In the meantime, during and after the decade since nuclearisation, India continues to suffer serial terror attacks that originate, by its own account, from across the border in Pakistan; continues to confront the prospect of a war with Pakistan that would be ruinous for both; and therefore continues to invest heavily in conventional defence at the cost of social-welfare programs such as health and education which would boost economic productivity instead of draining the public coffers. Indians in huge numbers are among the poorest, unhealthiest and least literate peoples of the world. India's defence budget has doubled over the past decade to about $A35billion and rose sharply again this year.

    Nuclear weapons in Indian hands did not stop Pakistan from occupying the forbidding Kargil heights on the Indian side of the Line of Control in 1999. The effort to retake it cost over 1000 lives in the end. The two countries came perilously close to a full-blown war in 2002, after the terrorist attack on India's Parliament in December 2001. Nuclear weapons have caused a triple damage to India vis-a-vis Pakistan. They have encouraged Pakistani provocations, be it incursions in Kargil in 1999 or cover for terrorist attacks as in Mumbai in November. They bring sobriety to Indian debates on how best to respond for fear of stepping on the ladder of escalation from which it would be difficult to step off. And the fear of a nuclear war has brought far greater international interest and involvement, something that suits Pakistan but agitates India.

    Without nuclearisation, India could retaliate the more easily and have much better assurance of inflicting military defeat. With nuclearisation, India has found its policy options for dealing with a nettlesome neighbour far more sharply curtailed. The BJP, the nationalist party in power in 1998, should have been a tad more careful in what it wished for.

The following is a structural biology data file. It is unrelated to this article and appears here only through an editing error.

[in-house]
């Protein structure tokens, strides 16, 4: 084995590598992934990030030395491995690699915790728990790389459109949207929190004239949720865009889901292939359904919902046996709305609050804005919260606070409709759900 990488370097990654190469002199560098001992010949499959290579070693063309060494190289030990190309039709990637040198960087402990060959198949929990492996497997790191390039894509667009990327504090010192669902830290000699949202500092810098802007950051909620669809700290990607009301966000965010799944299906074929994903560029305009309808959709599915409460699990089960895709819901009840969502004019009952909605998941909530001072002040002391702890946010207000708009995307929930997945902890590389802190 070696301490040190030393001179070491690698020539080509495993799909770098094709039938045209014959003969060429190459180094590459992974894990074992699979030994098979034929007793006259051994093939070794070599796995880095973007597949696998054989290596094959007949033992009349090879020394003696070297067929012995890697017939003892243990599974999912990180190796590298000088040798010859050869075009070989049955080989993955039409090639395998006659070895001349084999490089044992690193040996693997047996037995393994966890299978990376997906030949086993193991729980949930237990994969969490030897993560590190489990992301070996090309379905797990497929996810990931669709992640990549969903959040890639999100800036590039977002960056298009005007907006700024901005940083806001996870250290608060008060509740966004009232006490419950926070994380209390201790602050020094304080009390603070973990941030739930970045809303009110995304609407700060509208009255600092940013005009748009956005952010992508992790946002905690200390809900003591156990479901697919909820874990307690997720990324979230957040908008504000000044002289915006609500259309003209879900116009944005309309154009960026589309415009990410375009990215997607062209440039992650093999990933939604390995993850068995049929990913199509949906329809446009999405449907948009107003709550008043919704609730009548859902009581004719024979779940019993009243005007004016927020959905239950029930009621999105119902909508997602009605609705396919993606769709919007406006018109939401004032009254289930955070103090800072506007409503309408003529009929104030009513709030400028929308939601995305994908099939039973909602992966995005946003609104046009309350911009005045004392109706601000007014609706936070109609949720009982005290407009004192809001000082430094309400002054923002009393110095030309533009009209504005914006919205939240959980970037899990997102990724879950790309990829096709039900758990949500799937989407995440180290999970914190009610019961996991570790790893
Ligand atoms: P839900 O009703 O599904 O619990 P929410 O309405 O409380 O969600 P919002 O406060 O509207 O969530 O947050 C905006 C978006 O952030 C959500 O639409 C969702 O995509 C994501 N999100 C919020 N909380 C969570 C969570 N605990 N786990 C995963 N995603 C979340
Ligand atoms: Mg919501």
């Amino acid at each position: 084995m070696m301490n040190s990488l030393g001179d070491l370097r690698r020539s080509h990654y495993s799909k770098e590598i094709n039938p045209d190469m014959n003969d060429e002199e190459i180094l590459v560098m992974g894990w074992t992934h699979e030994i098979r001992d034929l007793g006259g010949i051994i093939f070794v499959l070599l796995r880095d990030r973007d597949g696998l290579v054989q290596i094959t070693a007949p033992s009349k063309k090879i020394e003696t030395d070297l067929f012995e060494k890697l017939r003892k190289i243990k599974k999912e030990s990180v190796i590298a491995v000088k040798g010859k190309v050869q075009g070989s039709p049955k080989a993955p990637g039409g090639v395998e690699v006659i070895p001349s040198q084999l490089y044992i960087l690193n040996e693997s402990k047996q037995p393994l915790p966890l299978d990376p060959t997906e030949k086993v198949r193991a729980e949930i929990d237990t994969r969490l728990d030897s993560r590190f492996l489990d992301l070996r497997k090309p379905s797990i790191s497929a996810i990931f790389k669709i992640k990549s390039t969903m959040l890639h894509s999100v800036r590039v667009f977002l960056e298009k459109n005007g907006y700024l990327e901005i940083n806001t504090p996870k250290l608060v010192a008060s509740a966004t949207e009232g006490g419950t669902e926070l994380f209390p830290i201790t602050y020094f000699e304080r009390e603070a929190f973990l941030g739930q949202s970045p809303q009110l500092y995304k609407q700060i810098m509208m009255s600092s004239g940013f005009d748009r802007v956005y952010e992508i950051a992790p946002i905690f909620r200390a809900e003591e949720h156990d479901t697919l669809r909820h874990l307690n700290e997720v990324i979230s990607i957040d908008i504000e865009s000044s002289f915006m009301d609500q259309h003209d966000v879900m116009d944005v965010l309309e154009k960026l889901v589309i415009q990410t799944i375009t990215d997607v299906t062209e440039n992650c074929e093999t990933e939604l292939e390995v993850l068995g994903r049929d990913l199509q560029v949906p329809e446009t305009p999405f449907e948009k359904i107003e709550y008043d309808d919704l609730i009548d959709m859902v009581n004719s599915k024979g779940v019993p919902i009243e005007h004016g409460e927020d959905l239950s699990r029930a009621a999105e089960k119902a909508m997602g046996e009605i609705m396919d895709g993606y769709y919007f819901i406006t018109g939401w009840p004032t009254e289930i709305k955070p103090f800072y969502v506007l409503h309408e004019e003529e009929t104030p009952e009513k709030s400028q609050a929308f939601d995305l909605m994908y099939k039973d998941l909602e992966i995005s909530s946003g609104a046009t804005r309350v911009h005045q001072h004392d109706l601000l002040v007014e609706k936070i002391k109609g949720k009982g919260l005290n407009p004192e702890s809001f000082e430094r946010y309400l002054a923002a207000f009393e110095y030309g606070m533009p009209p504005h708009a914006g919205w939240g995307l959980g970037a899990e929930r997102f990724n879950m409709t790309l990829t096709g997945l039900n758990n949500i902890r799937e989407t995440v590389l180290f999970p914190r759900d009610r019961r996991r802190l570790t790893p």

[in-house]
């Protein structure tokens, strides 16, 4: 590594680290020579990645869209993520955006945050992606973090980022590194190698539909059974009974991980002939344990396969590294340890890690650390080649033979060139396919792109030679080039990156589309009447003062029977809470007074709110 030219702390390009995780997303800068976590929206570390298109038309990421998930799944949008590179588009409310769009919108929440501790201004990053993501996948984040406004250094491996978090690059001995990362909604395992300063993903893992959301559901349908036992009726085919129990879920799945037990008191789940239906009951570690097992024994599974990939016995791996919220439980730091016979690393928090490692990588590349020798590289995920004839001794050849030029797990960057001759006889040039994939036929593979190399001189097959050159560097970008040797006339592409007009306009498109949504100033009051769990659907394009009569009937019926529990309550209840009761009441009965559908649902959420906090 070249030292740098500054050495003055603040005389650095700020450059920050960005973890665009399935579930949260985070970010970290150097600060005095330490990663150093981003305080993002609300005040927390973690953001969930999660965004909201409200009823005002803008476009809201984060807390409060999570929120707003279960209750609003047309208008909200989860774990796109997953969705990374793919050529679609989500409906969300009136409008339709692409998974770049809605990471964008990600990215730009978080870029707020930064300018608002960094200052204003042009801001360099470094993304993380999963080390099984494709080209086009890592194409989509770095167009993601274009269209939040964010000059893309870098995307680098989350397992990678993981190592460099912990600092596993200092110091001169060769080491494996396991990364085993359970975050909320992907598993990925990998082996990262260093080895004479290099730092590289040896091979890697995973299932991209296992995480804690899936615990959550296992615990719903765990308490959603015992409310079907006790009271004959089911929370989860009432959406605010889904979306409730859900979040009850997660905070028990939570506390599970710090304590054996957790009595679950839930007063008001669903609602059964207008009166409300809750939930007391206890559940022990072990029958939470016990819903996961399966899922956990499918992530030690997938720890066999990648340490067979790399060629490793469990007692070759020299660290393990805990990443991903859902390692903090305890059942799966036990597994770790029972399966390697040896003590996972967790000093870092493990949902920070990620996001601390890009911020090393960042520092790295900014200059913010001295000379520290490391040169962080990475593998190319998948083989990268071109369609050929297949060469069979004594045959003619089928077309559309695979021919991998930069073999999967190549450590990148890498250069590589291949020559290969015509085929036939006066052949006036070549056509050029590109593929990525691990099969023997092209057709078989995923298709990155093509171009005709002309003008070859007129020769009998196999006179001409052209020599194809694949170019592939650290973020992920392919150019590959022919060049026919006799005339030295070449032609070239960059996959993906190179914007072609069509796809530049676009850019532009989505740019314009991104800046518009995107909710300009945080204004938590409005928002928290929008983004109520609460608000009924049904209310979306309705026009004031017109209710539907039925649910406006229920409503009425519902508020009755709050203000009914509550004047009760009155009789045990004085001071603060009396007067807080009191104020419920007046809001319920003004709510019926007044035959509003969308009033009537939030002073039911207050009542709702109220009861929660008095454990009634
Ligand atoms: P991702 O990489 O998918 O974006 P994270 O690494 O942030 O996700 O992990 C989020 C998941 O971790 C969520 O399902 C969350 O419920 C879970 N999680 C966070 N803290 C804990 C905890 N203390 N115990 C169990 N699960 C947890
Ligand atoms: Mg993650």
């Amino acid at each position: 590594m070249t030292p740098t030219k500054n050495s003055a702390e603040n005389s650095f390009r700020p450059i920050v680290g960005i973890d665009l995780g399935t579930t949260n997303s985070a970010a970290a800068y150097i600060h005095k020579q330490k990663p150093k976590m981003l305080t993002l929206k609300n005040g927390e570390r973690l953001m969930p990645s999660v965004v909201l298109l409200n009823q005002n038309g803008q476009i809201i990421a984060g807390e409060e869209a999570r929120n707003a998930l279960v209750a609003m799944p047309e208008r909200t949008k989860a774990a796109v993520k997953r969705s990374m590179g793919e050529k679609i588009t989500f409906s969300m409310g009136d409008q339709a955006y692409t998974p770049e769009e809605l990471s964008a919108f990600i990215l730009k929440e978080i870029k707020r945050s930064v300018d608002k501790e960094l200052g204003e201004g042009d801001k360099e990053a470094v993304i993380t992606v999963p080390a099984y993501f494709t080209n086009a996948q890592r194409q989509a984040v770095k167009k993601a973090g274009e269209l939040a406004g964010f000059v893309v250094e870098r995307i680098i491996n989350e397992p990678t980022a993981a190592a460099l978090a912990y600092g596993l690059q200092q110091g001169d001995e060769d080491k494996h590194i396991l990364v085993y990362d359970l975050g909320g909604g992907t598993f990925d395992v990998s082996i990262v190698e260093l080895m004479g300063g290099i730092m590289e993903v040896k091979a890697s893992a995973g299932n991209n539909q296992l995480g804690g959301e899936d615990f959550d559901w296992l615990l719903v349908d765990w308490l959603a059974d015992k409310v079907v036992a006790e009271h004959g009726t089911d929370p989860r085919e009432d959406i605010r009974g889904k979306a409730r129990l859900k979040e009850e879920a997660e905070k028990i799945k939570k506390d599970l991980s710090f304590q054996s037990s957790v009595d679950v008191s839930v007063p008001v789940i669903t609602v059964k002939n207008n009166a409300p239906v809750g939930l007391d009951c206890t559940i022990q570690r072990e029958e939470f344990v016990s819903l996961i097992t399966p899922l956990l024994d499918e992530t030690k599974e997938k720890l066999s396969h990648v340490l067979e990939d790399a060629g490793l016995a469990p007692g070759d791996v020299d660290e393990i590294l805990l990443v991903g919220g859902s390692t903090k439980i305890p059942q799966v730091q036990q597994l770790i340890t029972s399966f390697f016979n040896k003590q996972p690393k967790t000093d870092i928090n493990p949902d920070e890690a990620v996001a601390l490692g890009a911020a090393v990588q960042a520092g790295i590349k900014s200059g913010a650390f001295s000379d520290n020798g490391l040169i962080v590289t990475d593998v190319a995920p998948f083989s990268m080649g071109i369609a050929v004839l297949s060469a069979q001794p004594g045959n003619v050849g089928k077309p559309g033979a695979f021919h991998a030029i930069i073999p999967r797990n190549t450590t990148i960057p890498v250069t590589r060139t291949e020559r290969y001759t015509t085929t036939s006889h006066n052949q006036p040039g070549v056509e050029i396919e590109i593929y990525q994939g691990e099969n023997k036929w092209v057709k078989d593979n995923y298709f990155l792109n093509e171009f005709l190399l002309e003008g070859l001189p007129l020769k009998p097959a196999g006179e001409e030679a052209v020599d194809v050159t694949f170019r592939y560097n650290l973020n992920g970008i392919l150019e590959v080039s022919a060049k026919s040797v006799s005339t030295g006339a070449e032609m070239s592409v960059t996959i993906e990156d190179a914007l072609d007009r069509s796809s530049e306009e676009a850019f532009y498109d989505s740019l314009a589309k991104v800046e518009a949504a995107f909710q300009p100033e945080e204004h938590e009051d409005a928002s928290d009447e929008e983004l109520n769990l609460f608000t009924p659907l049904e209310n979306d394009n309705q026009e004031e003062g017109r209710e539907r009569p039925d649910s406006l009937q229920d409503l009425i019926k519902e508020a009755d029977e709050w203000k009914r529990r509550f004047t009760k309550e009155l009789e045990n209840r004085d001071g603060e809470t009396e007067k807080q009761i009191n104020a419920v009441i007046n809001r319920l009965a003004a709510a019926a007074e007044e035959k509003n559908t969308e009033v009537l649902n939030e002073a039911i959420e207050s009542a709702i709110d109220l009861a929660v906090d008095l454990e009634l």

There is no chance of either India or Pakistan, let alone both, renouncing their nuclear weapons unilaterally: however much we detest them, they cannot be de-tested. But the costs, risks and complications offer compelling reasons for India, leading up to the five-yearly review of the Nuclear Non-Proliferation Treaty next year, to line up solidly behind recently reinvigorated efforts to achieve global nuclear disarmament.

    Ramesh Thakur is director of the Balsillie School of International Affairs and a distinguished fellow at the Centre for International Governance Innovation in Waterloo, Ontario.

    Folly in India's nuclear ways - Opinion - Editorial - General - The Canberra Times
  3. mattster

    mattster Respected Member Senior Member

    May 30, 2009
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    This is a really dumb article that is not even worth posting.

    The author's premise is that nuclear weapon states will never use nuclear weapons against a country that does not possess nuclear weapons in the event of a full-blown conflict.

    This is absolute garbage especially when you are dealing with states like Pakistan. Small countries with big allies like Pakistan-China, Israel-USA may be able to get around testing by having the big partner secretly test small yeild devices for them. India has no such partner.
  4. ajay_ijn

    ajay_ijn Regular Member

    Jul 27, 2009
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    Russia. who knows may be India will partner US or develop n test secretly by themselves.
  5. Yusuf

    Yusuf GUARDIAN Administrator

    Mar 24, 2009
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    The author assumes that the nukes were to enhance overall security. He is wrong in that sense. Nukes are deterrent for us and he is wrong to assume that India does not have a credible deterrent against China. We have the delivery systems and the nukes no matter what the yield. It is a nuke and it will destroy and spread radiation.

    Even before we tested nukes, we fought wars. We fought after we had nukes. The super powers fought war even if by proxies inspite of their nukes. Nukes are an insurance and a deterrent to not use WMDs against the other.

    I dont understand why strategic thinkers feel india was better off without nukes and what value it has got us. Dont forget, even with duds, NK has been able to stave off a US attack.

    Not to mention it is also about power/status symbol in the international geo political arena.